Earlier this week, I spent a nearly 18 hour day, mostly working. Our IS department had called, asking for help stemming the burgeoning flood of virus-laden email stampeding over our mailserver, and despite having graduated away from working on desktop/email problems some years ago (and apparently moving on to professionally mixing metaphors), I said that I’d help.
It’s not like it involved anything particularly clever – I picked the best-looking tool for the job, and carefully installed it on our border mailers while they were still fielding mail. Got everything configured and running around midnight, documented by 12:30, and then I went to bed. It had been a very long day of one activity: sitting in front of the computer, twiddling things far from me. Getting into bed, though, I felt great. I’d helped out the IS folks, the tool was working as advertised, and over the course of the evening, it had blocked some several hundred viruses from causing trouble. Even the next morning I was still riding high on this.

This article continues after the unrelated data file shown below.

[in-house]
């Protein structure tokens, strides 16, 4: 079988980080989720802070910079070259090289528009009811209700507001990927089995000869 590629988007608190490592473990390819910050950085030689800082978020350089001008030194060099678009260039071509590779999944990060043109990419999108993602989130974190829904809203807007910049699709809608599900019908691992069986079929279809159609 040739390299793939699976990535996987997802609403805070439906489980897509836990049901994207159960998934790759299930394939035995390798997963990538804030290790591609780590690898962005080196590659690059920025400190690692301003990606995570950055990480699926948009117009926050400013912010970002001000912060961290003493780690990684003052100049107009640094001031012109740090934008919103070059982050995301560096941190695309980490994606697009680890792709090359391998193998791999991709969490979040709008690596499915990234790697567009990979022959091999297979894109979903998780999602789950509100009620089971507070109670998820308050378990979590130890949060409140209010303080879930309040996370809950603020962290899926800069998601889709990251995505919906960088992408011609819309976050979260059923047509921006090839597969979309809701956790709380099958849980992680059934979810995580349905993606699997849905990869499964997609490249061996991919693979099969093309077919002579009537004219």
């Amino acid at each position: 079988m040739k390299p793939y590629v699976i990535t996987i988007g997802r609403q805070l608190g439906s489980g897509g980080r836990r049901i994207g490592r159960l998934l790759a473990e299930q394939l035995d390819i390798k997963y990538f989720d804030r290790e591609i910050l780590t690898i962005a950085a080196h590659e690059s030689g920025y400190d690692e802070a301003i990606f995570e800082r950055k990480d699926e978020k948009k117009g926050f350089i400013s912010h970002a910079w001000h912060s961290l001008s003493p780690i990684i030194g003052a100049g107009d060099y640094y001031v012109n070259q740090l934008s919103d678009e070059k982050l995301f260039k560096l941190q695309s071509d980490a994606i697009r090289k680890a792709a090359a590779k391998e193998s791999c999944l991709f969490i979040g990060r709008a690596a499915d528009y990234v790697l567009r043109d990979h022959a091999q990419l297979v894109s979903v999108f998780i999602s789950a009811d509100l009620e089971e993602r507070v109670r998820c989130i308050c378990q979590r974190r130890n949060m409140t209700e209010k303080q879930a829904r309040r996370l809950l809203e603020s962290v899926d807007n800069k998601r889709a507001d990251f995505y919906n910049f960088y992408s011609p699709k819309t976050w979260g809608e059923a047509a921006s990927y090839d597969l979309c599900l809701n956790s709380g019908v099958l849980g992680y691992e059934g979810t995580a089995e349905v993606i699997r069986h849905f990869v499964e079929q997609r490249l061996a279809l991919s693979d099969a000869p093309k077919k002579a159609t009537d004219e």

I’d spent so long sitting in one position that my body was stiff, so in the afternoon, I made sure things were running smoothly at the office, and went out for a walk. The day was bright and cold, the snow from a couple of days ago had melted and refrozen a couple of times, and I was walking in places nobody else had walked, at least since the snow fell. I putzed around a couple of underpasses, checked out a restaurant Kate and I had wondered about, discovered a bizarre limosine company I’d had no idea was there, saw some row houses, and walked home via densely packed side streets filled with houses deep in competition with each other over how much seasonal kitsch they could display. It was great, despite highlighting my near-complete lack of regular physical activity recently. I came home tired, but very pleased.
48 hours. Two significant and pleasant accomplishments: one sedentary, one physical. One abstract, one concrete. Complementary, not contradictory.